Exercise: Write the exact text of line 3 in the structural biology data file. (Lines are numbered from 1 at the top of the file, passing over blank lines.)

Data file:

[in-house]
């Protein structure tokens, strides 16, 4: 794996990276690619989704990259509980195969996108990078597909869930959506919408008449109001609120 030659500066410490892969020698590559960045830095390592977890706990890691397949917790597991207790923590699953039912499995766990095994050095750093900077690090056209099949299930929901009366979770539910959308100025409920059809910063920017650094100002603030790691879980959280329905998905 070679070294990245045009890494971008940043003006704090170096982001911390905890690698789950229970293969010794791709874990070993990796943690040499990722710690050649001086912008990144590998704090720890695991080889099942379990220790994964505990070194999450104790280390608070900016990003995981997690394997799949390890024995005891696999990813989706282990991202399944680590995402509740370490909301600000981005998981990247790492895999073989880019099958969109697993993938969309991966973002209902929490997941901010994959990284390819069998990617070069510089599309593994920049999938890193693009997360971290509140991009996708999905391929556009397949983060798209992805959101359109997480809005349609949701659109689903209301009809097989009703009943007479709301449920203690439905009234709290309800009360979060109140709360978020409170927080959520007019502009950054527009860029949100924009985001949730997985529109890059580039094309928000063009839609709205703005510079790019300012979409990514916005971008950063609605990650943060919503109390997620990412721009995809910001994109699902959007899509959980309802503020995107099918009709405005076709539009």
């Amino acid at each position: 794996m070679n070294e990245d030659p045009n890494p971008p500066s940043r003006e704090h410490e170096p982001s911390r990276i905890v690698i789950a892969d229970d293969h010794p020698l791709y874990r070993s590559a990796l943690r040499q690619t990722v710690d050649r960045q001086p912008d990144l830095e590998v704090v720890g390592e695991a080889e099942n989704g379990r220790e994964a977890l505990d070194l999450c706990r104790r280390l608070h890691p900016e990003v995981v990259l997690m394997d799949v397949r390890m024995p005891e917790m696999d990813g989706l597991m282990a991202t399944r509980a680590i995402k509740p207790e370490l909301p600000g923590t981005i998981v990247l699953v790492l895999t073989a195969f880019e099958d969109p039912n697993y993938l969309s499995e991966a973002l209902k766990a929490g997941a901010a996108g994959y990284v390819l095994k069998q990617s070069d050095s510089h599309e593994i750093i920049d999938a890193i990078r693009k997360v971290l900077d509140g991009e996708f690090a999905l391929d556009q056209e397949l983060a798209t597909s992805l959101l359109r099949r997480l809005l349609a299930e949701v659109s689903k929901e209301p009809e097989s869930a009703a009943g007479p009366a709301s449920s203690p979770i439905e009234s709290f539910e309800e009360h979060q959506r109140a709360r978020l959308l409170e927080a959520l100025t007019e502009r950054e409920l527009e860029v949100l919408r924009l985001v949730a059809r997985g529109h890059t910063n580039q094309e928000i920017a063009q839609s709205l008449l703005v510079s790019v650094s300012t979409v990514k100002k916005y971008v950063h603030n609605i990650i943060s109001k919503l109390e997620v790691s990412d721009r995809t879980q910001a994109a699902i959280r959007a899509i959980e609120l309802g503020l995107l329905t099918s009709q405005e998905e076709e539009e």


């Amino acid at each position: 794996m070679n070294e990245d030659p045009n890494p971008p500066s940043r003006e704090h410490e170096p982001s911390r990276i905890v690698i789950a892969d229970d293969h010794p020698l791709y874990r070993s590559a990796l943690r040499q690619t990722v710690d050649r960045q001086p912008d990144l830095e590998v704090v720890g390592e695991a080889e099942n989704g379990r220790e994964a977890l505990d070194l999450c706990r104790r280390l608070h890691p900016e990003v995981v990259l997690m394997d799949v397949r390890m024995p005891e917790m696999d990813g989706l597991m282990a991202t399944r509980a680590i995402k509740p207790e370490l909301p600000g923590t981005i998981v990247l699953v790492l895999t073989a195969f880019e099958d969109p039912n697993y993938l969309s499995e991966a973002l209902k766990a929490g997941a901010a996108g994959y990284v390819l095994k069998q990617s070069d050095s510089h599309e593994i750093i920049d999938a890193i990078r693009k997360v971290l900077d509140g991009e996708f690090a999905l391929d556009q056209e397949l983060a798209t597909s992805l959101l359109r099949r997480l809005l349609a299930e949701v659109s689903k929901e209301p009809e097989s869930a009703a009943g007479p009366a709301s449920s203690p979770i439905e009234s709290f539910e309800e009360h979060q959506r109140a709360r978020l959308l409170e927080a959520l100025t007019e502009r950054e409920l527009e860029v949100l919408r924009l985001v949730a059809r997985g529109h890059t910063n580039q094309e928000i920017a063009q839609s709205l008449l703005v510079s790019v650094s300012t979409v990514k100002k916005y971008v950063h603030n609605i990650i943060s109001k919503l109390e997620v790691s990412d721009r995809t879980q910001a994109a699902i959280r959007a899509i959980e609120l309802g503020l995107l329905t099918s009709q405005e998905e076709e539009e």